- For the insects, see Pomponia (cicada).
Pomponia is the female name for the gens Pomponius of Ancient Rome. This family was one of the oldest families in Rome. Various women bearing this name lived during the Middle and Late Roman Republic and the Roman Empire. The oldest known Pomponia was mother of a famous Roman general; the second and third were related to each other. The relationship between these women, if any, is not known. They descended from Pomponius, the first son of Numa Pompilius, the second King of Rome.
Mother of Scipio Africanus
Pomponia (fl. 212 BC) was a Roman woman who lived in the 3rd century BC. She came from a Roman noble family who were of plebs status, and were prominent knights or equestrians. She was the daughter of the consul Manius Pomponius Matho, consul in 233 BC  (who appears to have died in 211 BC), and was married possibly around 237 BC to Publius Cornelius Scipio, second surviving son of the Roman censor Lucius Cornelius Scipio of a prominent patrician family. Her husband later became a general and statesman during the Second Punic War and was killed in battle in Hispania in 211 BC. By her marriage, Pomponia was the mother of at least two sons, the famous Roman general Publius Cornelius Scipio Africanus Major (236 BC-184 BC/183 BC) and Lucius Cornelius Scipio Asiaticus (fl. 183 BC).
Livy's brief mentions of Pomponia show her to be a devout religious woman, much preoccupied with her household duties.
Sil. Ital. xiii. 615 ; comp. Gellius. vii. 1.
Livy. History of Rome
Sister of Titus Pomponius Atticus
Pomponia was a Roman woman, who flourished in the first century BC and was an only sister to Roman Knight and Cicero’s friend Titus Pomponius Atticus. She was an aunt to Titus Servilius Pomponianus, Caecilia Attica and a great-aunt to Vipsania Agrippina (first wife to future Roman Emperor Tiberius).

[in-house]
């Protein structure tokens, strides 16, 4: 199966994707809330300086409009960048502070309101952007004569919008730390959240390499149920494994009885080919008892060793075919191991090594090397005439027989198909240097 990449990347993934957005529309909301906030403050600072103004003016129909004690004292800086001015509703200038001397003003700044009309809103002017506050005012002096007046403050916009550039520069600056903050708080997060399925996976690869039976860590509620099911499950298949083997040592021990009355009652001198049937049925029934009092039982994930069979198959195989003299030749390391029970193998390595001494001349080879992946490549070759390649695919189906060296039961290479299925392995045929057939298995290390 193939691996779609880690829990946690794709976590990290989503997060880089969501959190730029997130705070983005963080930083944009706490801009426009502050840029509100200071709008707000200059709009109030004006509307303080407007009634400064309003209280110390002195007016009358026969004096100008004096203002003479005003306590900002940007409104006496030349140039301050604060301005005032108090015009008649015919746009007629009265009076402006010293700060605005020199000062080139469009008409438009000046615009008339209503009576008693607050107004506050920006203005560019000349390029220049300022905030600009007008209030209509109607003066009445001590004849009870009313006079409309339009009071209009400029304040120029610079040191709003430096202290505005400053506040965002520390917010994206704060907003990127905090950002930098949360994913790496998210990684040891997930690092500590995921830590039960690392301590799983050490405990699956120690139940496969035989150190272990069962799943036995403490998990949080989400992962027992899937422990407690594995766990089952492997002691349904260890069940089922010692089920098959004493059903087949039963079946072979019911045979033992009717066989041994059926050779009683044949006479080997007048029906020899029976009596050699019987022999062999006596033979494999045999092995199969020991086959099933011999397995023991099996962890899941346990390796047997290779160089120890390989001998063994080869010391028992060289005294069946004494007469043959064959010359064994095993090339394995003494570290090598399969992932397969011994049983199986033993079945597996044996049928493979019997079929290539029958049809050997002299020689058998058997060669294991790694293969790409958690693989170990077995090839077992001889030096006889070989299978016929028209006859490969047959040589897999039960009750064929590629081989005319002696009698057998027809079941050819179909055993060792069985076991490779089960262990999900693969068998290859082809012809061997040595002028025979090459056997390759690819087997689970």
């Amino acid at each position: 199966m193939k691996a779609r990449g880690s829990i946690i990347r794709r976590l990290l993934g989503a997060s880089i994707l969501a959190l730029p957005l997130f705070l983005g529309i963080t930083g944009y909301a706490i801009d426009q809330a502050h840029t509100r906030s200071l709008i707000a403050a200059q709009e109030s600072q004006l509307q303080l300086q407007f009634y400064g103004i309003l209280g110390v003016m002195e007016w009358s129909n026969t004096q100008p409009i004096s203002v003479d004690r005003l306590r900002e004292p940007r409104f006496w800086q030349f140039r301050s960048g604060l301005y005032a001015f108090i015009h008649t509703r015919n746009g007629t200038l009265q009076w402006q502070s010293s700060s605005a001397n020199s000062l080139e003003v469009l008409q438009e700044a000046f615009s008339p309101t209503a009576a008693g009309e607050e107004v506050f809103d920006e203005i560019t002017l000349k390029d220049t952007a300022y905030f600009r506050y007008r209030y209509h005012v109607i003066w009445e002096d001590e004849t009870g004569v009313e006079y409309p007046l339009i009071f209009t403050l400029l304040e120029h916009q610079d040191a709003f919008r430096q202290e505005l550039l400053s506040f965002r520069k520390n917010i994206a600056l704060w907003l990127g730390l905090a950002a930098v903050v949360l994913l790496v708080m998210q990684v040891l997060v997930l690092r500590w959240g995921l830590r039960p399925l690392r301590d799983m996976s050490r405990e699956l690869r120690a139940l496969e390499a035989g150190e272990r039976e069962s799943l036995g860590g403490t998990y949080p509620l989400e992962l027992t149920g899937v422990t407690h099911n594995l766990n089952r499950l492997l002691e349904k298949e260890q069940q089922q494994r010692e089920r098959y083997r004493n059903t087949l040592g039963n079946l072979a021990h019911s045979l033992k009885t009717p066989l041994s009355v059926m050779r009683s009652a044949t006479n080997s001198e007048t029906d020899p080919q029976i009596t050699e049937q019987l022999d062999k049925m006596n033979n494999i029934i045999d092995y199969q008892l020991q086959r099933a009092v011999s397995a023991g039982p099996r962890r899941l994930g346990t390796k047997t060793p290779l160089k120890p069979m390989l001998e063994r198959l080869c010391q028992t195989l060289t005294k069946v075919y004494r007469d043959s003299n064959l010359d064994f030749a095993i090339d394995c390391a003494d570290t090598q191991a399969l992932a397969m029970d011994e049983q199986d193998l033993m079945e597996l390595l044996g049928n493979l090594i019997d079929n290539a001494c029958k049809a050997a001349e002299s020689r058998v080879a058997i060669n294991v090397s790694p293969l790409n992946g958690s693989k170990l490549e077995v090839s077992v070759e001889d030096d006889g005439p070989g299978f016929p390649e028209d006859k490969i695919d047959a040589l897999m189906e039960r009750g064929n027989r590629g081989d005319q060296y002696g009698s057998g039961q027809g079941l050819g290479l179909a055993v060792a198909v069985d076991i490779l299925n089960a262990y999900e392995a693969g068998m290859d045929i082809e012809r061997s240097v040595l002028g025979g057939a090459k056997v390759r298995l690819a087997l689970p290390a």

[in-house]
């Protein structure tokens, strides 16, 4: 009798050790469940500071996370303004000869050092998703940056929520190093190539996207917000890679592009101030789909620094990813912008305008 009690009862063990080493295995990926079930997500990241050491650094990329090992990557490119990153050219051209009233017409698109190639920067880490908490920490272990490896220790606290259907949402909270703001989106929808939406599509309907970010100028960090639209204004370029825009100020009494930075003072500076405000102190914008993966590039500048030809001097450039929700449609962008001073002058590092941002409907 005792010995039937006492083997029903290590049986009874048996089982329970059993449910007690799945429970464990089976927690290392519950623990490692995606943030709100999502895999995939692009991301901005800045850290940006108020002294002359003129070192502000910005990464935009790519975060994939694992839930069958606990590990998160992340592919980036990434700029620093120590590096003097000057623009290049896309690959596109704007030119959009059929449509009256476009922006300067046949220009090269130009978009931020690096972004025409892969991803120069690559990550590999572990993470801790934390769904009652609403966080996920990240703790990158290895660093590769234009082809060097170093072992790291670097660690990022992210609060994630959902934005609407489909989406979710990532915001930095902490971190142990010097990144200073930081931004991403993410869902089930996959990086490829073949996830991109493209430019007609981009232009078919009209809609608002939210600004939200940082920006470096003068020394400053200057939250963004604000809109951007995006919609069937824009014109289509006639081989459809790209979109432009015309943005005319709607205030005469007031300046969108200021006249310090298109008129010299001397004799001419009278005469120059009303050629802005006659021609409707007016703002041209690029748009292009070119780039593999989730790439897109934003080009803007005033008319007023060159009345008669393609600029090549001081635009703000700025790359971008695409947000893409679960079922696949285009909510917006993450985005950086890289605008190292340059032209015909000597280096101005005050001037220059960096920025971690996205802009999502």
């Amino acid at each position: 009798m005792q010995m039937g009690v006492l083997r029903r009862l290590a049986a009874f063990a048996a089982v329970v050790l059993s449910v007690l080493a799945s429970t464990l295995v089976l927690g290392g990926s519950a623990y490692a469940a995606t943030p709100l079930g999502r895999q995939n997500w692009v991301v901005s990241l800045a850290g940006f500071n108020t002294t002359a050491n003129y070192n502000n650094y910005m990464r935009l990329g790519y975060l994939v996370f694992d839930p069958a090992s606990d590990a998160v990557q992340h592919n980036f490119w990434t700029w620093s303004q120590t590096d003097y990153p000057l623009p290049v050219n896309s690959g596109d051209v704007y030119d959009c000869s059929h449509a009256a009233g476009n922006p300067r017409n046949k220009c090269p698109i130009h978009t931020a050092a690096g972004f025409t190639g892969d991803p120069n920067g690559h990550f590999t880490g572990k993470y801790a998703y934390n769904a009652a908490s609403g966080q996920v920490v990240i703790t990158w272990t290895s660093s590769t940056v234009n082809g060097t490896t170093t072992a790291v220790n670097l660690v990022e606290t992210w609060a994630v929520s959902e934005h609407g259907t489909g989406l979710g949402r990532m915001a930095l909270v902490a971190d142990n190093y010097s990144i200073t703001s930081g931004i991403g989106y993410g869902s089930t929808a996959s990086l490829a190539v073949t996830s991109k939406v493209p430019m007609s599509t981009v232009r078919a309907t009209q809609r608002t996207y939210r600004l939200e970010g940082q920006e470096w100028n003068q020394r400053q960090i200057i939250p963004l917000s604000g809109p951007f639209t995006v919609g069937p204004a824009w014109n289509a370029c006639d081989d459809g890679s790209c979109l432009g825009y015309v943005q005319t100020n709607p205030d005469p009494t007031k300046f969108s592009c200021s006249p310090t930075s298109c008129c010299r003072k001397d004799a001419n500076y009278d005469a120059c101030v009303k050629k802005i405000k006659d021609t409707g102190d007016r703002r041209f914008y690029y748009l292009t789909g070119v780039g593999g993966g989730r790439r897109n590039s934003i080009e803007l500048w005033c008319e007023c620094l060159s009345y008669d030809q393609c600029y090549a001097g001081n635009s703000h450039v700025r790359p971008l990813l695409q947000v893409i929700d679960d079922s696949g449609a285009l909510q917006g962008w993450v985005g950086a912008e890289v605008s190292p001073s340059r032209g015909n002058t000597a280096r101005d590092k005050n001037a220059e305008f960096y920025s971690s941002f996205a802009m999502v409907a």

Quintus and Pomponia had a long unhappy, miserable marriage and they constantly quarrelled. Pomponia was a woman of strong character. Their constant quarrelling really upset Cicero and mentioned this in his letters to Atticus. Cicero would assist his sister-in-law and his brother resolve their problems, however Cicero naturally supported his brother.
When the younger Quintus Tullius Cicero grew up, he tried (and encouraged by his uncles) to reconcile his parents, but this was unsuccessful. Pomponia and the elder Quintus divorced in later 45 BC or early 44 BC.
As an act of decency, Antony handed over Philologus, a former slave and treater to Cicero, to Pomponia. According to Plutarch, Pomponia punished Philologus for his treachery with terrible punishments, which included forcing him to cut off pieces of his own flesh, then roasting and eating them. Pomponia was still alive after 43 BC.
- Plutarch - Cicero
Mother of Vipsania Agrippina
See full article, Caecilia Attica.
Pomponia Caecilia Attica, usually called Caecilia Attica (born 51 BC), was the daughter of Titus Pomponius Atticus, the first wife of general Marcus Vipsanius Agrippa, and mother of Vipsania Agrippina. She was also the niece of the second Pomponia, sister-in-law of Cicero.
Wife of Aulus Plautius
See full article, Pomponia Graecina.
Pomponia Graecina was a Roman woman who lived in the 1st century. She was the wife of Roman General Aulus Plautius, a distant relative of Julia (daughter of Julius Caesar Drusus) and granddaughter of Emperor Tiberius. Famous speculation associates her with early Christianity in Rome, as in the novel and film Quo Vadis?.
Vestal Virgin under Caracalla
Daughter of Annia Aurelia Faustina
See full article, Pomponia Ummidia
Pomponia Ummidia was a descendant of the Roman Emperor Marcus Aurelius and the wife of consul Flavius Antiochianus. For her sister-in-law Pomponia Gratidia and her niece Pomponia Bassa, see her brother's article Pomponius Bassus (consul 259 & 271).